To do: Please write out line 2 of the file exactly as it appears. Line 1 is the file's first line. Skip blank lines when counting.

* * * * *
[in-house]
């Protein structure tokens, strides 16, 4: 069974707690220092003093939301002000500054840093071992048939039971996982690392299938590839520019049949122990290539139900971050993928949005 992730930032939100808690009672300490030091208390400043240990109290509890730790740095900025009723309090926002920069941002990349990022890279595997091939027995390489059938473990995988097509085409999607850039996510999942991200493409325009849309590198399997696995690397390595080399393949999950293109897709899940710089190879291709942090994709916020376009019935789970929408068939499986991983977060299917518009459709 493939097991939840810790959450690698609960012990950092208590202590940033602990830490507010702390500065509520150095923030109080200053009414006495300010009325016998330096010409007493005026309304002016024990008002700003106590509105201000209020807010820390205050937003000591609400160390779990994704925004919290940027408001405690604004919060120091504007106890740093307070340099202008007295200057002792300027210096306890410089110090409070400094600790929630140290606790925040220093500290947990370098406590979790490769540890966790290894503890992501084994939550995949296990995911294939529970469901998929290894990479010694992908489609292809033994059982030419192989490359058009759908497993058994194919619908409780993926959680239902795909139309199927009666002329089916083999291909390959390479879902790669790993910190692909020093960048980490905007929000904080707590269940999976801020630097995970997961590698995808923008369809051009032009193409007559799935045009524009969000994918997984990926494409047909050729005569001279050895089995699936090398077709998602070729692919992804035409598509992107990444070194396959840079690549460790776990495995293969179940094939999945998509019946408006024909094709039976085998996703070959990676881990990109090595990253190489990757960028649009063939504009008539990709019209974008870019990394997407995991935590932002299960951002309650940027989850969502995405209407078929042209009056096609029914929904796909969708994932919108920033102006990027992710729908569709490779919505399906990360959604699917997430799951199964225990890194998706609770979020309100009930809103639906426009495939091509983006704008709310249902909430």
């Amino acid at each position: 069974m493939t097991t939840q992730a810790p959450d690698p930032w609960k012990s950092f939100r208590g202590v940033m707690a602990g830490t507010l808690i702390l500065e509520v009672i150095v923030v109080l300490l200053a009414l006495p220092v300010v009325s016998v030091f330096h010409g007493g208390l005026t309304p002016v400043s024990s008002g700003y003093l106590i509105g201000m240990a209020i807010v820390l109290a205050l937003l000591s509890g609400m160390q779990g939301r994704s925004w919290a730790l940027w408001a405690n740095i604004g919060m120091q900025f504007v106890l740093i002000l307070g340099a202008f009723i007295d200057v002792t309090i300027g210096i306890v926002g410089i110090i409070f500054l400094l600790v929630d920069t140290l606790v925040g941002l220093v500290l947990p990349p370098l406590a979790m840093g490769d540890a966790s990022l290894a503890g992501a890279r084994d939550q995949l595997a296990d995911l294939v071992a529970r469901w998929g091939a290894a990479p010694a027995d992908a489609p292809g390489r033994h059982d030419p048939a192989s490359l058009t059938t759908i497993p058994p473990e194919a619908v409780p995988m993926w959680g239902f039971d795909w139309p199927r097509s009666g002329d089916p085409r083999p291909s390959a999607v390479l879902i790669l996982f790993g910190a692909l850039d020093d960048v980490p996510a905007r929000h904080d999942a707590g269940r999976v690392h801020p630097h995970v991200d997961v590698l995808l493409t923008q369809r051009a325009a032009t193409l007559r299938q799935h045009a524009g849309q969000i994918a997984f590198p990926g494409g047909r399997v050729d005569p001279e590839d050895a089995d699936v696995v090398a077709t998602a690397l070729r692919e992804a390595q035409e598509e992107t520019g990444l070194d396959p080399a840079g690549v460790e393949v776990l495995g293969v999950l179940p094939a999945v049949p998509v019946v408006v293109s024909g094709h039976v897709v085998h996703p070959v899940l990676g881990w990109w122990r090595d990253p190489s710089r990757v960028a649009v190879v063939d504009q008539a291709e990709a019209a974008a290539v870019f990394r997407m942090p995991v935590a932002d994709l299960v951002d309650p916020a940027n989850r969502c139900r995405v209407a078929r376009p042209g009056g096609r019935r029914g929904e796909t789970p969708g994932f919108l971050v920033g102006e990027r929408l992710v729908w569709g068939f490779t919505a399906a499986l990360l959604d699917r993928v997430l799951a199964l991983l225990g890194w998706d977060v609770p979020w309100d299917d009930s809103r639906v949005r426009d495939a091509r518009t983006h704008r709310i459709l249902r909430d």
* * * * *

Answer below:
């Protein structure tokens, strides 16, 4: 069974707690220092003093939301002000500054840093071992048939039971996982690392299938590839520019049949122990290539139900971050993928949005 992730930032939100808690009672300490030091208390400043240990109290509890730790740095900025009723309090926002920069941002990349990022890279595997091939027995390489059938473990995988097509085409999607850039996510999942991200493409325009849309590198399997696995690397390595080399393949999950293109897709899940710089190879291709942090994709916020376009019935789970929408068939499986991983977060299917518009459709 493939097991939840810790959450690698609960012990950092208590202590940033602990830490507010702390500065509520150095923030109080200053009414006495300010009325016998330096010409007493005026309304002016024990008002700003106590509105201000209020807010820390205050937003000591609400160390779990994704925004919290940027408001405690604004919060120091504007106890740093307070340099202008007295200057002792300027210096306890410089110090409070400094600790929630140290606790925040220093500290947990370098406590979790490769540890966790290894503890992501084994939550995949296990995911294939529970469901998929290894990479010694992908489609292809033994059982030419192989490359058009759908497993058994194919619908409780993926959680239902795909139309199927009666002329089916083999291909390959390479879902790669790993910190692909020093960048980490905007929000904080707590269940999976801020630097995970997961590698995808923008369809051009032009193409007559799935045009524009969000994918997984990926494409047909050729005569001279050895089995699936090398077709998602070729692919992804035409598509992107990444070194396959840079690549460790776990495995293969179940094939999945998509019946408006024909094709039976085998996703070959990676881990990109090595990253190489990757960028649009063939504009008539990709019209974008870019990394997407995991935590932002299960951002309650940027989850969502995405209407078929042209009056096609029914929904796909969708994932919108920033102006990027992710729908569709490779919505399906990360959604699917997430799951199964225990890194998706609770979020309100009930809103639906426009495939091509983006704008709310249902909430």